The factor charges an agreed rate of interest for the advance payment made to the business. This interest is called a discount.
This discount charge depends upon various factors like short-term rate, turnover, the financial standing of the business, etc.
The business may opt for advance factoring if it needs immediate liquidity. However, if there is no immediate requirement of cash for invoices, then the business may opt for maturity factoring. Both types of factoring can be with or without recourse.
Disclosed and Non-disclosed Factoring
Disclosed factoring is also called bulk factoring or notified factoring. Under disclosed/bulk/notified factoring, the factor immediately discloses the fact of assignment of debt by the client to the buyer/importer.
The supplier places a notice on the buyer/importer’s invoice instructing them to make payment directly to the factor. This is usually referred to as the Notice of Assignment.
In a non-notification or non-disclosed factoring or confidential factoring deal, the buyer is completely unaware of the vendor’s financing arrangement with the factoring company.
The factor only provides an advance against invoices. The customer makes the payment directly to the client without being aware of the factoring agreement.
The client collects the payment from the customer and remits the due amount to the facto. Some businesses prefer this type of factoring as it allows businesses to deal directly with the customers and establish a better relationship.
Bank Participation Factoring
In most factoring solutions, not 100% of the invoice value is paid out to the supplier. The factor typically keeps a buffer amount and advances upto 80% of the invoice value.
While this is generally acceptable to most exporters or suppliers, sometimes, suppliers need to tap into a wider pool of resources to combat a working capital crunch.
This is where bank participation factoring plays in wherein, the bank will fund a certain % of the unadvanced amount to the supplier.
For example: If company Y has factored 80% of its invoice or Rs 100,000 with Factor X, factor X would have advanced only Rs 80,000, the rest will be paid out when the factor receives the payment from the buyer.
In such a case, the factor can enter into a separate agreement with a bank and avail a loan, which is typically at a % of the unadvanced amount (Rs 20,000)
Limited factoring, also known as selective factoring, is when the factor manages selective invoices of the client and not all. The factor discounts the selected invoices on a merit basis and remits cash collected only against the selected invoices.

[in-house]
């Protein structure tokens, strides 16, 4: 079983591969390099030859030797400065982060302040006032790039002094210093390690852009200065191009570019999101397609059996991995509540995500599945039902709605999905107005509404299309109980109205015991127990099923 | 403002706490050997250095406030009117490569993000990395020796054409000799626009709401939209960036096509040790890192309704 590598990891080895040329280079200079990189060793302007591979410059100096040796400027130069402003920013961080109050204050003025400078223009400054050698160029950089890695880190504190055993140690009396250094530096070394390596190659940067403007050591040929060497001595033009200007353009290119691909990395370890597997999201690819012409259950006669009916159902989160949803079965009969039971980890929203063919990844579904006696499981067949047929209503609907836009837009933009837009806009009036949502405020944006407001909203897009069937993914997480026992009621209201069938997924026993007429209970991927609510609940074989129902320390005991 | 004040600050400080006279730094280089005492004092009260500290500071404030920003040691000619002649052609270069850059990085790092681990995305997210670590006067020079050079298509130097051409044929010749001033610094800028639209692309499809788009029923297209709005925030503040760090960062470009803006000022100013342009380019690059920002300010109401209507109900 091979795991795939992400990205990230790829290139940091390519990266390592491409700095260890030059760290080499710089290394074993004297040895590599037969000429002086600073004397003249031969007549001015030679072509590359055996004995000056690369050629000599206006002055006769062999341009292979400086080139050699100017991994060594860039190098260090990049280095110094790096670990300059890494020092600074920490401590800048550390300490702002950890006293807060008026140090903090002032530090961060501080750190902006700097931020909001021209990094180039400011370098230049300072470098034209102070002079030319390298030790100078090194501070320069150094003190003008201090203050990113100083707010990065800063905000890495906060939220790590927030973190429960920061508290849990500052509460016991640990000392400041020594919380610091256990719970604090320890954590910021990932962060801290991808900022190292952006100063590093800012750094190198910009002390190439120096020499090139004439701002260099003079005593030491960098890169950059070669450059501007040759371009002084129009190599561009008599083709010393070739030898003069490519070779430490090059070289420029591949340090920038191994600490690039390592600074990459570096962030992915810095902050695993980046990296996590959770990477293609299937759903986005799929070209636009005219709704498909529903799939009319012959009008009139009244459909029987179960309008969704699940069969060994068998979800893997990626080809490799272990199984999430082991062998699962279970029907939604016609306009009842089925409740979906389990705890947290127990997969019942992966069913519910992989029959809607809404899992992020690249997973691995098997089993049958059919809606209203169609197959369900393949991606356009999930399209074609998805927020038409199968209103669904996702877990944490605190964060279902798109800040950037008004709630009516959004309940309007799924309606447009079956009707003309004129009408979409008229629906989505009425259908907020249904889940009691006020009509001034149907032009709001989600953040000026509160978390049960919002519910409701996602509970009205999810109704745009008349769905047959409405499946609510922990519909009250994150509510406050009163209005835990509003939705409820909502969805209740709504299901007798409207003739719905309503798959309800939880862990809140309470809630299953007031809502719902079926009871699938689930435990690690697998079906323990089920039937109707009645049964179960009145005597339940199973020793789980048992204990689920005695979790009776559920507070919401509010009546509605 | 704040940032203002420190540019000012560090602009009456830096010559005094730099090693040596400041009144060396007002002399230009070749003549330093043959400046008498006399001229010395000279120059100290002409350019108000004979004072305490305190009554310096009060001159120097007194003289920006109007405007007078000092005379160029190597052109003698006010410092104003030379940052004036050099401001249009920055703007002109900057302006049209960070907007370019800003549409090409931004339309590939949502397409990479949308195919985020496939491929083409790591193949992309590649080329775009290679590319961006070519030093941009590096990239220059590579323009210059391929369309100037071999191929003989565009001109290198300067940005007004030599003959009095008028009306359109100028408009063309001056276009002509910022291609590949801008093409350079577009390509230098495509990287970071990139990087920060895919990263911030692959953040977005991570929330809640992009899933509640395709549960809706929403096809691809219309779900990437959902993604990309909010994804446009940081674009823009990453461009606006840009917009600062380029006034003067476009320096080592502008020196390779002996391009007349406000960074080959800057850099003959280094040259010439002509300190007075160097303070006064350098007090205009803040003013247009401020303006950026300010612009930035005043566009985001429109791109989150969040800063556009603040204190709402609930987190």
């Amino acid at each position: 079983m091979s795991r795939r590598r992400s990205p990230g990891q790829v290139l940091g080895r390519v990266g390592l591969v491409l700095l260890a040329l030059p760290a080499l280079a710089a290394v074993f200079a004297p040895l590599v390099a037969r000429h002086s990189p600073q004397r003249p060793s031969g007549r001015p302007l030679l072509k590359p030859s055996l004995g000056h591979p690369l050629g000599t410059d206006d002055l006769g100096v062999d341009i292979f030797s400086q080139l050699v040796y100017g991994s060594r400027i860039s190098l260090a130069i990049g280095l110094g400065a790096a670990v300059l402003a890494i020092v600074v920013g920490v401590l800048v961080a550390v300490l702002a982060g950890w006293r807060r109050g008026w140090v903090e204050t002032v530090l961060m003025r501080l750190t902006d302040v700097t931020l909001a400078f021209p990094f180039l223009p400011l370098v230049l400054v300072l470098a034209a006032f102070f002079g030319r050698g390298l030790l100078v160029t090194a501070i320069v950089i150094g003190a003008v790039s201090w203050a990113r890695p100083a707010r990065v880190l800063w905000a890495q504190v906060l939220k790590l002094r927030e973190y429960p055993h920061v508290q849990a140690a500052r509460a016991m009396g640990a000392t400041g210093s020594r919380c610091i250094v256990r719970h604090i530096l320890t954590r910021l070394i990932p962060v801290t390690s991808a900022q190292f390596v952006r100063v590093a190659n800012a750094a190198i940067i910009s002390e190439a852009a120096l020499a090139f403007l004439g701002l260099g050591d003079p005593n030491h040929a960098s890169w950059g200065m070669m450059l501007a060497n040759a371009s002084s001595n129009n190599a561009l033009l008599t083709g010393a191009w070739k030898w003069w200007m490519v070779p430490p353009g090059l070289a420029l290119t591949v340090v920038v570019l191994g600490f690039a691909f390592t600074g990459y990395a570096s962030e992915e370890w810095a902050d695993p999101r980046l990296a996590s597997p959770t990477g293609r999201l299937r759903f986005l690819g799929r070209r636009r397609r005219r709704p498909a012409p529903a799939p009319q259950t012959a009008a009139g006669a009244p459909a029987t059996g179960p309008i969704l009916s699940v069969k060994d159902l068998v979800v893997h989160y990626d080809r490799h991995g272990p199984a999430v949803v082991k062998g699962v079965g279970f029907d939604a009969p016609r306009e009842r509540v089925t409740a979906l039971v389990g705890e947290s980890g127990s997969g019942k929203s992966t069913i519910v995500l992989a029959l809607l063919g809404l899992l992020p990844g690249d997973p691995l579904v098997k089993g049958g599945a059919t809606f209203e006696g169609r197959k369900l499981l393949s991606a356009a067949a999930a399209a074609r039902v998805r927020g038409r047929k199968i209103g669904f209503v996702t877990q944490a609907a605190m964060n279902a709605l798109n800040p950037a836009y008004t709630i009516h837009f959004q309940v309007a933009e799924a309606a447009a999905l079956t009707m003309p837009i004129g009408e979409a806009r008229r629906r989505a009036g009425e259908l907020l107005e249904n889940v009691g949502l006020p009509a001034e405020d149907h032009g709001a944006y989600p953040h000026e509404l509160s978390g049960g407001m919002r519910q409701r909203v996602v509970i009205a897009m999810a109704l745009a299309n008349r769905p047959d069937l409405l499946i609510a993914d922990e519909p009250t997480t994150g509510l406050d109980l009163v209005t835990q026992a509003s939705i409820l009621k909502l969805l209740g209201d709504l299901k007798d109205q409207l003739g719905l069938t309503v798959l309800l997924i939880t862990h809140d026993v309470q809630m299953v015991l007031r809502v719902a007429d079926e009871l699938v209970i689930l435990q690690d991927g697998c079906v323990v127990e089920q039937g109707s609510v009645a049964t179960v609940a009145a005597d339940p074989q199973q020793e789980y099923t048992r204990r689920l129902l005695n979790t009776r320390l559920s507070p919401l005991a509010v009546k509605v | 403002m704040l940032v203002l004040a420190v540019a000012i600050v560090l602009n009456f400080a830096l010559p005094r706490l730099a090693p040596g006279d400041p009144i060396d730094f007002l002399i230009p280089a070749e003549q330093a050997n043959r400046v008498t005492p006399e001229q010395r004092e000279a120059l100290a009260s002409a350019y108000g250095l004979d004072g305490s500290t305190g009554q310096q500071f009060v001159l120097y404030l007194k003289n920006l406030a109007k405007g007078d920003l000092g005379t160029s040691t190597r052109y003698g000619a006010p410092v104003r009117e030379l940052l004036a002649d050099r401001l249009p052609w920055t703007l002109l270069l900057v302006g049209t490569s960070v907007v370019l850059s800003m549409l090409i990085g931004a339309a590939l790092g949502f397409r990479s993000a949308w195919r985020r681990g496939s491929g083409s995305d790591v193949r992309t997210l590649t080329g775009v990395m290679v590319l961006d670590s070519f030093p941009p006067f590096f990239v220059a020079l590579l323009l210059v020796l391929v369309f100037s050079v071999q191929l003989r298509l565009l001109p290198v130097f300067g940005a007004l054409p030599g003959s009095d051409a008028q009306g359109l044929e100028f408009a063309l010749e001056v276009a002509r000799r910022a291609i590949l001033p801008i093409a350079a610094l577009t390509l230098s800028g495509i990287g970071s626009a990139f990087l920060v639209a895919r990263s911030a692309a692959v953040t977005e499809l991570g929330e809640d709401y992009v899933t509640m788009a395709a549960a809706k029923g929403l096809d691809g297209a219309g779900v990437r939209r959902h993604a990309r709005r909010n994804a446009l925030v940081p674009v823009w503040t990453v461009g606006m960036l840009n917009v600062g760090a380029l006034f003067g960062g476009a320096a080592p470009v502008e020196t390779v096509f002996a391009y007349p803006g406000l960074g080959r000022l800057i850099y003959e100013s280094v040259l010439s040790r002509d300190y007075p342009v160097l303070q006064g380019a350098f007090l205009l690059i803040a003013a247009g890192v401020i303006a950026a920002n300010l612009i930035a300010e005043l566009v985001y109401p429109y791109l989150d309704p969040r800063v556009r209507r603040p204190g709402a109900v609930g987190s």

The selection may be based on a set of criteria determined by the factor, including credit risk assessment, cost considerations, processing capacity, etc.
Sometimes the factoring may be buyer based. In buyer based factoring, the factor maintains a list of the buyers (customers) whose receivables would be factored without recourse to the seller.
Supplier Guarantee Factoring
This type of factoring is also known as ‘drop shipment factoring’ or vendor guarantee factoring or supply chain facto. Supplier guarantee factoring is a tri-party agreement that involves one additional party - the borrower’s supplier.
The supplier could be a supplier of raw material for a huge order, or the client could be a distributor. The factor guarantees to pay the supplier once the shipped goods are accepted by the borrower’s buyer.
The funds generated from factoring the invoice are directly paid to the supplier. The supplier is paid out of the client’s future receivables. When the factor receives payment from the customer on the due date, they deduct the fees and the charges and remit the profit to the client.
Thus, the factor plays a dual role in this type of transaction - giving a guarantee for payment to the supplier and, providing the factoring services to the business.
The biggest benefit of this type of factoring is that companies can undertake new business opportunities that were not previously achievable, due to a lack of available credit from suppliers.
This is a different kind of factoring that is initiated by the buyer or the importer. It is also called supply chain financing. The customer arranges the factor relationships such that the client gets invoice financed upfront. Sometimes even the fees for the same are borne by the customer.
Reverse factoring is usually seen in transactions where the customer is a medium-sized or a large entity, and the client is a small or medium enterprise.
With factoring, the client gets immediate liquidity which could be critical for business and the buyer gets more time to pay the invoice.
Although not exactly a type of factoring service, forfaiting is also another method of financing invoices, it is popularly used in industries that have a long turnaround time between order placement and delivery.
Also read this article to know more about the key differences between forfaiting and factoring.